Influencers on Social media – Between Law and Ethics

25 September 2018, Brown Bag Lunch
12.15-13.45, MakerSpace (room beside Mensa), University of St. Gallen

Social media has been changing the way in which people communicate, and that is nothing new. The emergence of platforms such as Facebook, Instagram, Youtube or – more recently –Musical.ly has transformed social interaction in peer-networks. This transformation can be noticed by anyone participating in or observing such networks. What is less noticeable, though, is how business models have changed to benefit from these shifts in social trends.

One industry where business practices have been fundamentally impacted is the advertising industry. While in the early days of social media marketing, social networks were used to establish online brand identity, since 2015 a new advertising concept has been sweeping the online space: influencer marketing. Based on peer empowerment – anyone with a camera and internet connection can start producing content for an online social media platform, influencer marketing is to social media what native advertising is to the news world. Persons with well- followed social media accounts lend their brand image for the endorsement of goods or services, while rarely – if at all – disclosing that their support does not necessarily entail genuine appreciation for the endorsed things, but that such support is paid or bartered for.

This event aims to discuss influencer marketing using insights from private law, ethics as well as journalistic practice. Register by sending an e-mail to isabel.ebert@unisg.ch by 23 September. Exceptionally, Skype connections may also be available for streaming.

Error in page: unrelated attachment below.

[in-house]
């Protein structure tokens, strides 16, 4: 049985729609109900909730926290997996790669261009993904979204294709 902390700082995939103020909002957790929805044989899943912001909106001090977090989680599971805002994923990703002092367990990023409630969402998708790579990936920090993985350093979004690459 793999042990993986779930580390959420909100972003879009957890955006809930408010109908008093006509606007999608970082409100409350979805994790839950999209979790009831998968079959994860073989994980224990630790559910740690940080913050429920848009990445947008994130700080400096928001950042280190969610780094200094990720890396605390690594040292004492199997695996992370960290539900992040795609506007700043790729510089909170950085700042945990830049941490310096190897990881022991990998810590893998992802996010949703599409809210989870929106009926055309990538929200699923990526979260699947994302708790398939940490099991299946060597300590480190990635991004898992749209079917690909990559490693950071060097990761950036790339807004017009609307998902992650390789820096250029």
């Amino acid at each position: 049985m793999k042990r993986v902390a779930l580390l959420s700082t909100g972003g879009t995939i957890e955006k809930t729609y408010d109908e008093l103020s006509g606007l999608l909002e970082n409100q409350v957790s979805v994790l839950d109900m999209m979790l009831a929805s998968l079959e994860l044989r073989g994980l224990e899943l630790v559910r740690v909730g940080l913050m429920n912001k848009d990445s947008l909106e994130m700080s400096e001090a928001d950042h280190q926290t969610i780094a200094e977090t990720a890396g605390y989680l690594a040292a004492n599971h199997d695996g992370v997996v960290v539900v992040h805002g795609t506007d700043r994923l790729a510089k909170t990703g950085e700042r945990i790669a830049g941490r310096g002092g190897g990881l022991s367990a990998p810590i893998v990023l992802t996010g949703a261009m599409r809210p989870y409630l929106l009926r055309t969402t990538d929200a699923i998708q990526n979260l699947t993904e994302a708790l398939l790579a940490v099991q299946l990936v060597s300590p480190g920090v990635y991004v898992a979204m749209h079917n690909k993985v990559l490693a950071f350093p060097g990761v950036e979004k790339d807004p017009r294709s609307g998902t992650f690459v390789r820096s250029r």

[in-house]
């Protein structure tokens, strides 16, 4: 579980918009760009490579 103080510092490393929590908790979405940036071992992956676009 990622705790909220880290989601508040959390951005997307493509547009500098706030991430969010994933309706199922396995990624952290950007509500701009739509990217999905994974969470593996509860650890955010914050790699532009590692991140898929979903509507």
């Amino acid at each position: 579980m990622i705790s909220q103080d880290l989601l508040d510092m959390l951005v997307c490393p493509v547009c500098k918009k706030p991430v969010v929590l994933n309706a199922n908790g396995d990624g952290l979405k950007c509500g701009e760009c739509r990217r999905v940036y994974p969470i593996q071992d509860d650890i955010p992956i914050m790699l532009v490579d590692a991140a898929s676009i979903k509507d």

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10 Years After Romania’s Accesion to the EU: European Contract Law (Doctrinal and Empirical Observations)


The Maastricht European Private Law Institute and the Legal Research Institute of the Romanian Academy (Centre for the Study of European Law – CSDE) are organising a conference on current issues of European contract law. 2017 marks a decade after Romania’s accession to the European Union, which is a meaningful moment for legal researchers to evaluate various aspects in different sub-areas of private law with respect to the development of the Romanian legal system as a legal system of the European Union.

The conference will include both doctrinal and empirical observations on European contract law. At the same time, the conference will serve as a dissemination platform for the first empirical study on the application of European law by Romanian national judges.

The event will also honour Prof. Nicolae Turcu, the former president of the Romanian Legislative Council’s Civil Law Section, who passed away earlier this year, to the grief of both legal academia and practice.

The full programme of the event can be found here (in Romanian/English).